Australia politics live: wage gap revealed on International Women’s Day, RBA governor to give more clues on rates | Australian politics


Key events

Closing the Gap shortfalls

Productivity Commission data shows a number of key Closing the Gap targets are not on track and some are going backwards, Australian Associated Press reports.

Closing the Gap is a strategy that aims to achieve equality for Indigenous people by improving health, social, education and economic outcomes.

Minister for Indigenous Australians Linda Burney said:

I know many people are frustrated by the lack of progress.

There are 19 socioeconomic targets in the national agreement on Closing the Gap.

The Productivity Commission has released data on nine of those targets, which shows:

Two are on target: employment of Indigenous adults and land rights

Seven are not on target, including babies with a healthy birth weight, finishing year 12, appropriate housing and reducing suicide rates.


It is particularly disappointing to see the target for healthy birth weights for babies has gone from being on track to not on track.

University milestone

Anthony Albanese is due to arrive in India today. As part of his trip he’ll join senior Indian ministers to announce that Australia’s Deakin University will be the first foreign tertiary education in the world to establish a campus in India.

Last year India announced new regulations allowing foreign universities to set up there. Names including Yale and Oxford were aired. But Australian universities (Wollongong is also working towards approval) are in the vanguard.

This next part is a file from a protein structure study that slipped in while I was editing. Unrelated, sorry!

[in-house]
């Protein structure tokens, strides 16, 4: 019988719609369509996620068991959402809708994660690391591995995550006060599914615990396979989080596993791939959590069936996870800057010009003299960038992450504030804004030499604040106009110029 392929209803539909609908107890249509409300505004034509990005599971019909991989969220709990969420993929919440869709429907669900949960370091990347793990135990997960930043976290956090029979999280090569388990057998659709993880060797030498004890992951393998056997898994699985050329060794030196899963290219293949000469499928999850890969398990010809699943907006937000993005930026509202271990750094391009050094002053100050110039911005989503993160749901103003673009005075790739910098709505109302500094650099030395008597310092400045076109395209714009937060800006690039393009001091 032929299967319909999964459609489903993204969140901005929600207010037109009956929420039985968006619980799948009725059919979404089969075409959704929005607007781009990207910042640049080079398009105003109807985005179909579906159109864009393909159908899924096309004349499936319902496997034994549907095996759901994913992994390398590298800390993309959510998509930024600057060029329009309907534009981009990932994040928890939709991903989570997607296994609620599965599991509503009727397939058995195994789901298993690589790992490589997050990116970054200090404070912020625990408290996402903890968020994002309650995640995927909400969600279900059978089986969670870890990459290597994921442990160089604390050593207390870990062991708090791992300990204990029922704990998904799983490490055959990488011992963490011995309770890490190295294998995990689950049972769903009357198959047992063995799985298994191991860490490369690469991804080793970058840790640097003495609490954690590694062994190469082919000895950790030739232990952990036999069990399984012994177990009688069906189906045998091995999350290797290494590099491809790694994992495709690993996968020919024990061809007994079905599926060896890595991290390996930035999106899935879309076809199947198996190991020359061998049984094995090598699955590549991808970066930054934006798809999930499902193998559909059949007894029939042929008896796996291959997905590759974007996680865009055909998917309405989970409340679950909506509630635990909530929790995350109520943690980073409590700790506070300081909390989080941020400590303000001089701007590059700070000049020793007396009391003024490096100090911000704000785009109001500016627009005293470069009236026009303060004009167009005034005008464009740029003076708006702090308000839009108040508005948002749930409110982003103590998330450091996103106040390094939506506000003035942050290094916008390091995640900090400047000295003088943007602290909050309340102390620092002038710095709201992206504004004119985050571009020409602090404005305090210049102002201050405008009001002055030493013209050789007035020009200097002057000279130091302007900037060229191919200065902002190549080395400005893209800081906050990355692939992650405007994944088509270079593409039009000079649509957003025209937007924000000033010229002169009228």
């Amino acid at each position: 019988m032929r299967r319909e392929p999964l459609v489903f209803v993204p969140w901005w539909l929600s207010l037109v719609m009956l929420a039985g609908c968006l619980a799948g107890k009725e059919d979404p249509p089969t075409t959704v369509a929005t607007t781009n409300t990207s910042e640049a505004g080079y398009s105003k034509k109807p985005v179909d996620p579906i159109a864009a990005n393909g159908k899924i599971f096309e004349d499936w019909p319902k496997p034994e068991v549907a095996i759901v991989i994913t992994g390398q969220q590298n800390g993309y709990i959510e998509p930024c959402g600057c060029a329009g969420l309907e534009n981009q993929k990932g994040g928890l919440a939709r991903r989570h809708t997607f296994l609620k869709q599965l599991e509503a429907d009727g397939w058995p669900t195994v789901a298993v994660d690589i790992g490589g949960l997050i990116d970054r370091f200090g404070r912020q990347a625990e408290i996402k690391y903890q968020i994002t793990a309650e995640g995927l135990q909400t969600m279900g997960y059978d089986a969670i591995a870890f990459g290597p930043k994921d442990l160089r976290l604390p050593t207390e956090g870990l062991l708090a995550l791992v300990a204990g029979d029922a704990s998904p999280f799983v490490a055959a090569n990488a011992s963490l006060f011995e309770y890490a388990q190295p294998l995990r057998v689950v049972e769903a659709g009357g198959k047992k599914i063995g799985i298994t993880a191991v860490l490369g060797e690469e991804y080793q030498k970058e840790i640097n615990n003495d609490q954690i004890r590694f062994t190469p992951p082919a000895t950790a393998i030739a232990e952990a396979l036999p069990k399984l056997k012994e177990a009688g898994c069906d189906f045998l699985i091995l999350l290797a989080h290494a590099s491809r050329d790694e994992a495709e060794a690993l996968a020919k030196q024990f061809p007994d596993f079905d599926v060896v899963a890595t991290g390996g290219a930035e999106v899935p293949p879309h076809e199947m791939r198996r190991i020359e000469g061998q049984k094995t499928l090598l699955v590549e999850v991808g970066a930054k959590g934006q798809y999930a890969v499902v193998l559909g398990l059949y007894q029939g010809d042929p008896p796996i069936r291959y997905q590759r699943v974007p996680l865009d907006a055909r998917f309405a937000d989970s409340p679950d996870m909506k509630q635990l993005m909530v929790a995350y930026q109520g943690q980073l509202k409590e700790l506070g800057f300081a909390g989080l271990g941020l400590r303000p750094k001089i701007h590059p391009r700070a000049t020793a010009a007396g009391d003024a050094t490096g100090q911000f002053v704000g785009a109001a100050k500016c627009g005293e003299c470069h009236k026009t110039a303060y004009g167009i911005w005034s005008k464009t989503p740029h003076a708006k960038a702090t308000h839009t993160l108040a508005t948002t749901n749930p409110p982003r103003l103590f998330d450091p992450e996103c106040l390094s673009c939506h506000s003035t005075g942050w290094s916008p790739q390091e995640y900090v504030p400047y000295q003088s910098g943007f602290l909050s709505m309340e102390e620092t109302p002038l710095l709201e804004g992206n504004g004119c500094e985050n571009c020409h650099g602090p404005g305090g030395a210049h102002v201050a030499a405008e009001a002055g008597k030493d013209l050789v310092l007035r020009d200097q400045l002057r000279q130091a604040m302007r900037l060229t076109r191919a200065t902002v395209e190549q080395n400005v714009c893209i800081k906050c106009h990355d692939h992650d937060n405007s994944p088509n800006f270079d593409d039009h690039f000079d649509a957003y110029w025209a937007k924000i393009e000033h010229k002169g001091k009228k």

But closer to home universities are under pressure, as a Guardian Australia investigation reveals concerns about quality and value for money in courses that they outsource to external companies:

Campaign to introduce menstrual and menopausal leave

Also in our IWD coverage, preliminary findings from a survey of Australia’s biggest unions reveal that a majority of women suffer period pain so great it affects their performance.

But three in four feel they can’t talk to their manager about it.

The unions are joining in a national campaign to introduce menstrual and menopausal leave. Read our story here:

Victorian MP wears her online harassment to work

Georgie Purcell joined the Victorian parliament at November’s election as an Animal Justice party MP.

When she walked out of the building after her inaugural speech, she opened her phone to find insults aimed at her gender.

On International Women’s Day, she writes for Guardian Australia about the online threats and harassment she experiences too many times to count.

And she’s donning a dress to work – Parliament House – adorned with just some of the hateful tweets, emails and comments she’s received.

Read her story here:


Good morning and welcome to our daily politics blog. I’m Martin Farrer and, before Amy Remeikis gets fired up for the day, here are some of the main news lines from overnight.

We have a package of stories to kick off International Women’s Day, with our lead being a study showing that Australian women earn $1m less on average over their lifetimes than men and retire with $136,000 less in superannuation. According to research by the Australia Institute’s Centre for Future Work, women earning the median wage would accumulate about $393,676 in super, $151,000 below the level defined as a “comfortable retirement”.

Lidia Thorpe has denied in an exclusive interview with Guardian Australia that she ever dated the former Rebels bikie boss Dean Martin and instead alleged she was told by lawyers for the Greens to claim the pair had a relationship. Coming as she was cleared of wrongdoing for “possible obstruction” of the law enforcement committee – of which Thorpe was once a member – she said:

I got ridiculed for something that I didn’t do. I was advised by lawyers to say that I was dating that person.

RBA governor Philip Lowe may give more clues about any future increases in the cash rate when he addresses a business summit in Sydney today as a number of different scenarios emerge for the Australian economy. Lowe has been criticised all across the political spectrum for hiking rates 10 times in a row and heaping pressure on household budgets in the process.

With all that, let’s get going …

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